Depression can affect your body as well as your mind. Trouble falling or staying asleep is common in people who are depressed. But some may find that they get too much shut-eye.
It can be a sign of heart, lung, or stomach problems, so see your doctor to rule out those causes. Sometimes, though, it's a symptom of depression.
Depression can also raise your risk of heart disease. Plus, people who've had heart attacks are more likely to be depressed.
Fatigue and Exhaustion
If you feel so tired that you don't have energy for everyday tasks -- even when you sleep or rest a lot -- it may be a sign that you're depressed. Depression and fatigue together tend to make both conditions seem worse.
Aching Muscles and Joints
When you live with ongoing pain it can raise your risk of depression.
Depression may also lead to pain because the two conditions share chemical messengers in the brain. People who are depressed are three times as likely to get regular pain.
Our brains and digestive systems are strongly connected, which is why many of us get stomachaches or nausea when we're stressed or worried.
Depression can get you in your gut too -- causing nausea, indigestion, diarrhea, or constipation.
One study shows that people with major depression are three times more likely to have migraines, and people with migraines are five times more likely to get depressed.
Changes in Appetite or Weight
Some people feel less hungry when they get depressed. Others can't stop eating. The result can be weight gain or loss, along with lack of energy.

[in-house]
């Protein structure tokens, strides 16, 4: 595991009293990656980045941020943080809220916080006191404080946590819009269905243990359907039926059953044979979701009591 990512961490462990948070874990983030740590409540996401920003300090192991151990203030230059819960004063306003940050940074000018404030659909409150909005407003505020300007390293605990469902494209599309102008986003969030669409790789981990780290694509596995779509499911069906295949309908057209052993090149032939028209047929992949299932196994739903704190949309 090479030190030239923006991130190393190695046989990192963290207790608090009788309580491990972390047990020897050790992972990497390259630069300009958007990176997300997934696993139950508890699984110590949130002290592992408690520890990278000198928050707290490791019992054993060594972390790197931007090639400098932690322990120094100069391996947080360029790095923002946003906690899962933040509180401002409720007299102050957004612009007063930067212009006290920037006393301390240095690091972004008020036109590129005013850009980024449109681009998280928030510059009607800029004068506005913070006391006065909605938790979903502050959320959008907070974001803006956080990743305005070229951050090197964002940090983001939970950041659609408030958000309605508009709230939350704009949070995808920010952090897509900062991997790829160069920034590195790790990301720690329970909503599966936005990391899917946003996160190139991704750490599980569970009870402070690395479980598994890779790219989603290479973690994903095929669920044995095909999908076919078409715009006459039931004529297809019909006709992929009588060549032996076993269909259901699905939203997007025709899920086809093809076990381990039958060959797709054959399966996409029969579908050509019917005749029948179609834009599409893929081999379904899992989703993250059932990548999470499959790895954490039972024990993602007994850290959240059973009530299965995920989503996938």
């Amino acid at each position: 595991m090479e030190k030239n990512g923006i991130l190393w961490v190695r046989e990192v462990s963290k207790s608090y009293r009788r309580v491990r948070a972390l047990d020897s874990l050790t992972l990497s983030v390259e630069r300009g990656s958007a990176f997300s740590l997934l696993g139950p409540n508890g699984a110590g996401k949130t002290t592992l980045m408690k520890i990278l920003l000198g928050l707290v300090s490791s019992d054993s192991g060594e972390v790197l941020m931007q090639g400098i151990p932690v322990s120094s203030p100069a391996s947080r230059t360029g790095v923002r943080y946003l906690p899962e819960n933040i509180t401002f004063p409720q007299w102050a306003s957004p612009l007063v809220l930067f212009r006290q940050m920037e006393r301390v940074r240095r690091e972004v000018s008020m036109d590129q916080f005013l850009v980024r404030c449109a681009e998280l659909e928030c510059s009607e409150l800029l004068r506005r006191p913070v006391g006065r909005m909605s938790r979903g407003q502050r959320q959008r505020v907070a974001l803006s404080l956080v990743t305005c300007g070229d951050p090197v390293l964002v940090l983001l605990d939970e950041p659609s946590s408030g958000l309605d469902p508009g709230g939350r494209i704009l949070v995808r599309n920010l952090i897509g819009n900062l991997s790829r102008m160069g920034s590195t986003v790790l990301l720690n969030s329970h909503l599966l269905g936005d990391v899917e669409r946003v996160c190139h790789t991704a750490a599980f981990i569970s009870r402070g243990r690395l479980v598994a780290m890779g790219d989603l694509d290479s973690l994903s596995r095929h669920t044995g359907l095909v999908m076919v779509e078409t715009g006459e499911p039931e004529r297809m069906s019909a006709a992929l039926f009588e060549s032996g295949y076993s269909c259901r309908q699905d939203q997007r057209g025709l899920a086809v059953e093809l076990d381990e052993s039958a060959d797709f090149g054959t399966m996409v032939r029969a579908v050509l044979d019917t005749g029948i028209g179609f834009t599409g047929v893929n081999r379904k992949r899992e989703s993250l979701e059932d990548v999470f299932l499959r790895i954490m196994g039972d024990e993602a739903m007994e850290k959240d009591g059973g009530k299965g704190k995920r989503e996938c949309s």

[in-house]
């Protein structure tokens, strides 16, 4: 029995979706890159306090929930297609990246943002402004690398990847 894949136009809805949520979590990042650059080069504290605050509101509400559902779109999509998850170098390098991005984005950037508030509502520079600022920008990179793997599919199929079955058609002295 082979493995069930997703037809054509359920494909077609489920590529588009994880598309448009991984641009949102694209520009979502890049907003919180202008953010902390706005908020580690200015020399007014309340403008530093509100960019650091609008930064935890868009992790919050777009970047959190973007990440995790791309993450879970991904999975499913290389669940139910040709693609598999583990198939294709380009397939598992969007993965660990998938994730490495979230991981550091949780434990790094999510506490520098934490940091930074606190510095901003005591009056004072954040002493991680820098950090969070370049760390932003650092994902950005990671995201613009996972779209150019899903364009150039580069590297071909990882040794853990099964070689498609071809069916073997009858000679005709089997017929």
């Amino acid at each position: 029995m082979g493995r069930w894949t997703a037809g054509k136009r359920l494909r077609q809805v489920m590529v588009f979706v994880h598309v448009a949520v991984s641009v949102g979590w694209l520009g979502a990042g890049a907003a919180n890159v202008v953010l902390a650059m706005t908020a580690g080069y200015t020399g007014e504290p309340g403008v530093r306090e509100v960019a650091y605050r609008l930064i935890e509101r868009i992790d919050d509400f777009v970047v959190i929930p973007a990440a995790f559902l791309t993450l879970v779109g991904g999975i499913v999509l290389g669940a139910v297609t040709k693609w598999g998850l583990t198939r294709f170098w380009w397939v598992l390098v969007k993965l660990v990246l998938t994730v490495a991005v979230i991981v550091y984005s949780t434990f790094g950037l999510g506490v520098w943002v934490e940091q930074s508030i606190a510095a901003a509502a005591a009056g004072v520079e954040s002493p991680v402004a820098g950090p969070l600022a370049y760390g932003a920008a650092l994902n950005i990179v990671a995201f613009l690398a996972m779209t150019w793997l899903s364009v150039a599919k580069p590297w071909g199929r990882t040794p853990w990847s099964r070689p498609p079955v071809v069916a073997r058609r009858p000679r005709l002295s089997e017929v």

Depression has been linked to eating disorders like bulimia, anorexia, or binge eating.
When it hurts you there on a regular basis, it may contribute to depression. And people who are depressed may be four times more likely to get intense, disabling neck or back pain.
Agitation and Restlessness
If you feel irritable and restless, it may be related to sleep problems or other symptoms of depression.
Depression raises the risk of alcohol or other substance abuse, which may also make you cranky.
If you're depressed, you might lose your interest in sex. Some prescription drugs that treat depression can also take away your drive and affect performance. Talk to your doctor about your medicine options.
Research suggests that if you do it regularly, chemicals in your brain that may make you feel good, improve your mood, and reduce your sensitivity to pain.
Although physical activity alone won't cure depression, it can help ease it over the long term.
If you're depressed, it can sometimes be hard to get the energy to exercise. But try to remember that it can ease fatigue and help you sleep better.